The role of public exposure in moral and nonmoral shame and guilt

Richard H. Smith, J. Matthew Webster, W. Gerrod Parrott, Heidi L. Eyre

Research output: Contribution to journalArticlepeer-review

339 Scopus citations


Although scholarly traditions assume that shame results more from the public exposure of a transgression or incompetence than guilt does, this distinction has little empirical support. Four studies, using either undergraduate participants' responses to hypothetical scenarios, their remembered experiences, or the coding of literary passages, reexamined this issue. Supporting traditional claims, public exposure of both moral (transgressions) and nonmoral (incompetence) experiences was associated more with shame than with guilt. Shame was also more strongly linked with nonmoral experiences of inferiority, suggesting 2 core features of shame: its links with public exposure and with negative self-evaluation. The distinctive features of guilt included remorse, self-blame, and the private feelings associated with a troubled conscience.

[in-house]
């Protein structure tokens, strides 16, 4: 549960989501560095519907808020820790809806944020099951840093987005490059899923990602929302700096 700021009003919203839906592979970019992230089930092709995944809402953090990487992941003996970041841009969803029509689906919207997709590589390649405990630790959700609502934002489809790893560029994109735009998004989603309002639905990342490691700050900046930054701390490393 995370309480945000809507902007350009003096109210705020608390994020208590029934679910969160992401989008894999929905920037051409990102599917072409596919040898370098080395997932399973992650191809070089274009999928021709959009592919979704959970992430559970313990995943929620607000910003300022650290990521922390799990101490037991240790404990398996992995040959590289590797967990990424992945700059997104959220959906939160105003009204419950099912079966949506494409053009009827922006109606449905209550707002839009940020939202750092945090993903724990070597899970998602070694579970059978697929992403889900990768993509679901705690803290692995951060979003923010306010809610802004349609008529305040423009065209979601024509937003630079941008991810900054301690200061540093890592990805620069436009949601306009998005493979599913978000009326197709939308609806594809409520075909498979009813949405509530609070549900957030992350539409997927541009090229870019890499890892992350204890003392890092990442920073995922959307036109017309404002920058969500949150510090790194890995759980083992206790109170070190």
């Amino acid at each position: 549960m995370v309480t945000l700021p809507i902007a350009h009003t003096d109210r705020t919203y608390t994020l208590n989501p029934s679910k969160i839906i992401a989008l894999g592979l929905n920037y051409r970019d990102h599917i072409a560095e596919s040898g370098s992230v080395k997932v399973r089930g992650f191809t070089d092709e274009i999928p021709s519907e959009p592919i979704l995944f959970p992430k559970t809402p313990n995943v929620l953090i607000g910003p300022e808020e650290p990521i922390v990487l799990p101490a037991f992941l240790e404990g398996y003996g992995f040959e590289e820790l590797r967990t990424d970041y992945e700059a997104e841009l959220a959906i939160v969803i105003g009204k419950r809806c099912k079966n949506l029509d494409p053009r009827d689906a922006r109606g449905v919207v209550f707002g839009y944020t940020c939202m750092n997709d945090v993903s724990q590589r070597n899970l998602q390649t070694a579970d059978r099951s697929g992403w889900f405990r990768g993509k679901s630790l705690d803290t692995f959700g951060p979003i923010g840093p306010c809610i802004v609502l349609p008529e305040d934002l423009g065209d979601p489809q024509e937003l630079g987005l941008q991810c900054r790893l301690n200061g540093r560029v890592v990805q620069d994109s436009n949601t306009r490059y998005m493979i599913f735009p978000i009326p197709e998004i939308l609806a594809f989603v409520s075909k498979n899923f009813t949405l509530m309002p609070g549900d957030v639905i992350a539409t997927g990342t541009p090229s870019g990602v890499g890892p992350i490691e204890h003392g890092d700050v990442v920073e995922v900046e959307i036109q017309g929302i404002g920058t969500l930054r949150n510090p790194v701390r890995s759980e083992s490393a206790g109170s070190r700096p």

Original languageEnglish
Pages (from-to)138-159
Number of pages22
JournalJournal of Personality and Social Psychology
Issue number1
StatePublished - Jul 2002

ASJC Scopus subject areas

  • Social Psychology
  • Sociology and Political Science


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